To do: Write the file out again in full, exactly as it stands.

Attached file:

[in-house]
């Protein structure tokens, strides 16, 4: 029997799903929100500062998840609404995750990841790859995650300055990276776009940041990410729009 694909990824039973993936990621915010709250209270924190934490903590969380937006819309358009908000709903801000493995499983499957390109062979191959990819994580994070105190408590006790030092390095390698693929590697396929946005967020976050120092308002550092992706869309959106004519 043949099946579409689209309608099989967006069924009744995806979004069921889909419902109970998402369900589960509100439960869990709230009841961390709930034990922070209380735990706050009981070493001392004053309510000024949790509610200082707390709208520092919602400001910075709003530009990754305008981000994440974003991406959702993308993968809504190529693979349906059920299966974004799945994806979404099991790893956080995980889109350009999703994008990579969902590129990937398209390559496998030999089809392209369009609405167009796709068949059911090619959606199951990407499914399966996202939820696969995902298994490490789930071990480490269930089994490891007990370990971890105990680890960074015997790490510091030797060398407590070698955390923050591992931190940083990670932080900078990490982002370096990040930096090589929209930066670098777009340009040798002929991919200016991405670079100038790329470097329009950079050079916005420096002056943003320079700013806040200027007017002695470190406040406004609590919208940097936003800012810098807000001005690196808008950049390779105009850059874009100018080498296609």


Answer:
[in-house]
């Protein structure tokens, strides 16, 4: 029997799903929100500062998840609404995750990841790859995650300055990276776009940041990410729009 694909990824039973993936990621915010709250209270924190934490903590969380937006819309358009908000709903801000493995499983499957390109062979191959990819994580994070105190408590006790030092390095390698693929590697396929946005967020976050120092308002550092992706869309959106004519 043949099946579409689209309608099989967006069924009744995806979004069921889909419902109970998402369900589960509100439960869990709230009841961390709930034990922070209380735990706050009981070493001392004053309510000024949790509610200082707390709208520092919602400001910075709003530009990754305008981000994440974003991406959702993308993968809504190529693979349906059920299966974004799945994806979404099991790893956080995980889109350009999703994008990579969902590129990937398209390559496998030999089809392209369009609405167009796709068949059911090619959606199951990407499914399966996202939820696969995902298994490490789930071990480490269930089994490891007990370990971890105990680890960074015997790490510091030797060398407590070698955390923050591992931190940083990670932080900078990490982002370096990040930096090589929209930066670098777009340009040798002929991919200016991405670079100038790329470097329009950079050079916005420096002056943003320079700013806040200027007017002695470190406040406004609590919208940097936003800012810098807000001005690196808008950049390779105009850059874009100018080498296609």